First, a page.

A derogatory opinion aimed at co-workers and women in general, versus a silent, non-violent statement of protest against perceived injustice.

Wonder what the difference there could be.

posted on Sep, 24 2017 @ 10:36 AM
a reply to: HeadCrunchMcRockGroin

Sure he did. He claimed that white people have a "built in" fear of black people.

I'm looking for that quote. Would you mind referencing it with a link?

Compare Trump's tweets and screeching with Obama: Hmmm. One sounds like a President, the other a child.

But we still have to close these opportunity gaps. And we have to close the justice gap -- how justice is applied, but also how it is perceived, how it is experienced. (Applause.) Eric Holder understands this. (Applause.) That’s what we saw in Ferguson this summer, when Michael Brown was killed and a community was divided. We know that the unrest continues. And Eric spent some time with the residents and police of Ferguson, and the Department of Justice has indicated that its civil rights investigation is ongoing.

Now, I won’t comment on the investigation. I know that Michael’s family is here tonight. (Applause.) I know that nothing any of us can say can ease the grief of losing a child so soon. But the anger and the emotion that followed his death awakened our nation once again to the reality that people in this room have long understood, which is, in too many communities around the country, a gulf of mistrust exists between local residents and law enforcement.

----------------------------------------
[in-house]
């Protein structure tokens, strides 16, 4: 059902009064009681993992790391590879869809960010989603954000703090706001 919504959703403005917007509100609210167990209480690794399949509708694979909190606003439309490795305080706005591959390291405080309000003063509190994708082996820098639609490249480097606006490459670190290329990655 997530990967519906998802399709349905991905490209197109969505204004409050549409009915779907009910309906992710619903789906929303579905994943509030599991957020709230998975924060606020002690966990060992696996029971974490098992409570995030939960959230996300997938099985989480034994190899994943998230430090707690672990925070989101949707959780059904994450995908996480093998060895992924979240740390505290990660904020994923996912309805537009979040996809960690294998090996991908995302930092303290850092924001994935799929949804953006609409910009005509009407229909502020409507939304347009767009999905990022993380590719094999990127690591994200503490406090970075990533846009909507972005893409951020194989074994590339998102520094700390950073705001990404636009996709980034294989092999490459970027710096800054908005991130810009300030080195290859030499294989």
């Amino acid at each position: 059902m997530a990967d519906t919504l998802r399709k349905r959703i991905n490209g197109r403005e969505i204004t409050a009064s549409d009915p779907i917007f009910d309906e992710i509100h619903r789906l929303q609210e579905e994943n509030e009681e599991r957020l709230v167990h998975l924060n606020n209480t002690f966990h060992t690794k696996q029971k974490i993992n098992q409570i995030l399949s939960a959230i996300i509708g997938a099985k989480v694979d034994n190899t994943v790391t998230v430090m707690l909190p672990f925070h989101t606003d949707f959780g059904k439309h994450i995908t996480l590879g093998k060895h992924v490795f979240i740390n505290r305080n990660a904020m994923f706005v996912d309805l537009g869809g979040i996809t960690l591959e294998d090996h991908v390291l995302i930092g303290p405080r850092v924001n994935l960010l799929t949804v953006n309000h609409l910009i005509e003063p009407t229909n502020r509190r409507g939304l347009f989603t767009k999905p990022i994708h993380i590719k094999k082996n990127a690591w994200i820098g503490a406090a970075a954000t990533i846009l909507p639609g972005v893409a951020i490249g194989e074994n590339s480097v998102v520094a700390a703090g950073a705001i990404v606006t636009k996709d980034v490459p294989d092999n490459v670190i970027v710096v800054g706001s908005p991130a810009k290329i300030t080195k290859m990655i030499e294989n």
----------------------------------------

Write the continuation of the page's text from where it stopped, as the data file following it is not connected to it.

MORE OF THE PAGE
Too many young men of color feel targeted by law enforcement, guilty of walking while black, or driving while black, judged by stereotypes that fuel fear and resentment and hopelessness. We know that, statistically, in everything from enforcing drug policy to applying the death penalty to pulling people over, there are significant racial disparities. That’s just the statistics. One recent poll showed that the majority of Americans think the criminal justice system doesn’t treat people of all races equally. Think about that. That’s not just blacks, not just Latinos or Asians or Native Americans saying things may not be unfair. That’s most Americans.